This is a summary of 12 key lessons that machine learning researchers and practitioners have learned include pitfalls to avoid, important issues to focus on and answers to common questions.
Machine learning algorithms can figure out how to perform important tasks by generalizing from examples. This is often feasible and cost-effective where manual programming is not. As more data becomes available, more ambitious problems can be tackled. As a result, machine learning is widely used in computer sincere and other fields. However, developing successful machine learning applications requires a substantial amount of "black art" that is hard to find in textbooks.
I recently read an amazing technical paper by Professor Pedro Domingos
of the University of Washington titled "A Few Useful Things to Know about Machine Learning
." It summarizes 12 key lessons that machine learning researchers and practitioners have learned include pitfalls to avoid, important issues to focus on and answers to common questions. I'd like to share these lessons in this article because they are extremely useful when thinking about tackling your next machine learning problems.
1 - Learning = Representation + Evaluation + Optimization
All machine learning algorithms generally consist of combinations of just 3 components:
Representation: A classifier must be represented in some formal language that the computer can handle. Conversely, choosing a representation for a learner is tantamount to choosing the set of classifiers that it can possibly learn. This set is called the hypothesis space of the learner. If a classifier is not in the hypothesis space, it cannot be learned. A related question is how to represent the input, i.e., what features to use.
Evaluation: An evaluation function is needed to distinguish good classifiers from bad ones. The evaluation function used internally by the algorithm may differ from the external one that we want the classifier to optimize, for ease of optimization and due to the issues discussed in the next section.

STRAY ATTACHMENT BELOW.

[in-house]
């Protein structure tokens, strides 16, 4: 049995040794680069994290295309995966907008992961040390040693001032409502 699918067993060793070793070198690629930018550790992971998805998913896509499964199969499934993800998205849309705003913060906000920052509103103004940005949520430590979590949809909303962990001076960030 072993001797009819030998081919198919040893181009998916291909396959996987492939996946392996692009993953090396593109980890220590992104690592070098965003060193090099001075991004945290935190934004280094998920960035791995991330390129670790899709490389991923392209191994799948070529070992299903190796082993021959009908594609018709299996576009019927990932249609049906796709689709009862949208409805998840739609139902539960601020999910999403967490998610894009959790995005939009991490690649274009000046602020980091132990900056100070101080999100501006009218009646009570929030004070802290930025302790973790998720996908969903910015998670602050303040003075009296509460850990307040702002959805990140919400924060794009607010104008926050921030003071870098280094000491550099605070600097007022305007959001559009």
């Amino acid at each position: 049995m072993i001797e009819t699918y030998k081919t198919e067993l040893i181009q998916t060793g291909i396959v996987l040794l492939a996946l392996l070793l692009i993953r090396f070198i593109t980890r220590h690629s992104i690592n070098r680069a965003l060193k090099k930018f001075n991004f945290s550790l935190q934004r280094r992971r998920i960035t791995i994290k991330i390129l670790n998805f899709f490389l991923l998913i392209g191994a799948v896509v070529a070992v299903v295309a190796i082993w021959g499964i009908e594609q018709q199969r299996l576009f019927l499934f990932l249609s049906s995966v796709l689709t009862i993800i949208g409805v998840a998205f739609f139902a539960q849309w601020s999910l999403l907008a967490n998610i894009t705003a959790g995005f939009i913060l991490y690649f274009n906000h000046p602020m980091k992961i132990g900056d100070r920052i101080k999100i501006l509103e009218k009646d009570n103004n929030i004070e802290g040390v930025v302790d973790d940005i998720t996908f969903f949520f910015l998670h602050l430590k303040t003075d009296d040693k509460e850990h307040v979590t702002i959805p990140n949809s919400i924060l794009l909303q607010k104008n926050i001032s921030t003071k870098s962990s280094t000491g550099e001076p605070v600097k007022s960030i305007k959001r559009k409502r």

Optimization: Finally, we need a method to search among the classifiers in the language for the highest-scoring one. The choice of optimization technique is key to the efficiency of the learner, and also helps determine the classifier produced if the evaluation function has more than one optimum. It is common for new learners to start out using off-the-shelf optimizers, which are later replaced by custom-designed ones.
2 - It's Generalization that Counts
The fundamental goal of machine learning is to generalize beyond the examples in the training set. This is because, no matter how much data we have, it is very unlikely that we will see those exact examples again at test time. Doing well on the training set is easy. The most common mistake among machine learning beginners is to test on the training data and have the illusion of success. If the chosen classifier is then tested on new data, it is often no better than random guessing. So, if you hire someone to build a classifier, be sure to keep some of the data to yourself and test the classifier they give you on it. Conversely, if you've been hired to build a classifier, set some of the data aside from the beginning, and only use it to test your chosen classifier at the very end, followed by learning your final classifier on the whole data.
3 - Data Alone is Not Enough
Generalization being the goal has another major consequence: data alone is not enough, no matter how much of it you have.